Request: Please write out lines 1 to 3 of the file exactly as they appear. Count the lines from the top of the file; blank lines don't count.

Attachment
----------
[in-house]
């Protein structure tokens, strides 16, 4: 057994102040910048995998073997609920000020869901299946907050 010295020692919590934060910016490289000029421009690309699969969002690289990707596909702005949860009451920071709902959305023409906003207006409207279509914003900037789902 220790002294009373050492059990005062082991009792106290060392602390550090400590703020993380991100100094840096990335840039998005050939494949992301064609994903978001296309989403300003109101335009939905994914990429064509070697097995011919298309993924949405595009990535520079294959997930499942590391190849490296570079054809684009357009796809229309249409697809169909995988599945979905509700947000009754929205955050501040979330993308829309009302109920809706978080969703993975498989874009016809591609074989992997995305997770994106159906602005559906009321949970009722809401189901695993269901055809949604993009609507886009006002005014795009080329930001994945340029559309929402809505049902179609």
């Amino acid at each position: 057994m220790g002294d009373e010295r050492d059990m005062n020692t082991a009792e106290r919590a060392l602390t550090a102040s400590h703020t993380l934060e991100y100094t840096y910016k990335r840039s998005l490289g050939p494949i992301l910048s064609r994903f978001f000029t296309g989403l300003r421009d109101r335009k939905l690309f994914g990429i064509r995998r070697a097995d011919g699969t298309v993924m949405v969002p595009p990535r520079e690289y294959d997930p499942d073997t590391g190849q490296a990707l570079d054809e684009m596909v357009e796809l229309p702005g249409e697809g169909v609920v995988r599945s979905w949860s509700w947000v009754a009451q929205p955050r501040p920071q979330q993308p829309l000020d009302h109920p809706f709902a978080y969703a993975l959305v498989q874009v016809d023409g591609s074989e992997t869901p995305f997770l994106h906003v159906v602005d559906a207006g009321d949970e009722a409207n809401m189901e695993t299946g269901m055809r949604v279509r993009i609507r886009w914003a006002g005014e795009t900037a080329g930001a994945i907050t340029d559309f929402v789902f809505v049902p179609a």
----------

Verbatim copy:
[in-house]
């Protein structure tokens, strides 16, 4: 057994102040910048995998073997609920000020869901299946907050 010295020692919590934060910016490289000029421009690309699969969002690289990707596909702005949860009451920071709902959305023409906003207006409207279509914003900037789902 220790002294009373050492059990005062082991009792106290060392602390550090400590703020993380991100100094840096990335840039998005050939494949992301064609994903978001296309989403300003109101335009939905994914990429064509070697097995011919298309993924949405595009990535520079294959997930499942590391190849490296570079054809684009357009796809229309249409697809169909995988599945979905509700947000009754929205955050501040979330993308829309009302109920809706978080969703993975498989874009016809591609074989992997995305997770994106159906602005559906009321949970009722809401189901695993269901055809949604993009609507886009006002005014795009080329930001994945340029559309929402809505049902179609």
């Amino acid at each position: 057994m220790g002294d009373e010295r050492d059990m005062n020692t082991a009792e106290r919590a060392l602390t550090a102040s400590h703020t993380l934060e991100y100094t840096y910016k990335r840039s998005l490289g050939p494949i992301l910048s064609r994903f978001f000029t296309g989403l300003r421009d109101r335009k939905l690309f994914g990429i064509r995998r070697a097995d011919g699969t298309v993924m949405v969002p595009p990535r520079e690289y294959d997930p499942d073997t590391g190849q490296a990707l570079d054809e684009m596909v357009e796809l229309p702005g249409e697809g169909v609920v995988r599945s979905w949860s509700w947000v009754a009451q929205p955050r501040p920071q979330q993308p829309l000020d009302h109920p809706f709902a978080y969703a993975l959305v498989q874009v016809d023409g591609s074989e992997t869901p995305f997770l994106h906003v159906v602005d559906a207006g009321d949970e009722a409207n809401m189901e695993t299946g269901m055809r949604v279509r993009i609507r886009w914003a006002g005014e795009t900037a080329g930001a994945i907050t340029d559309f929402v789902f809505v049902p179609a």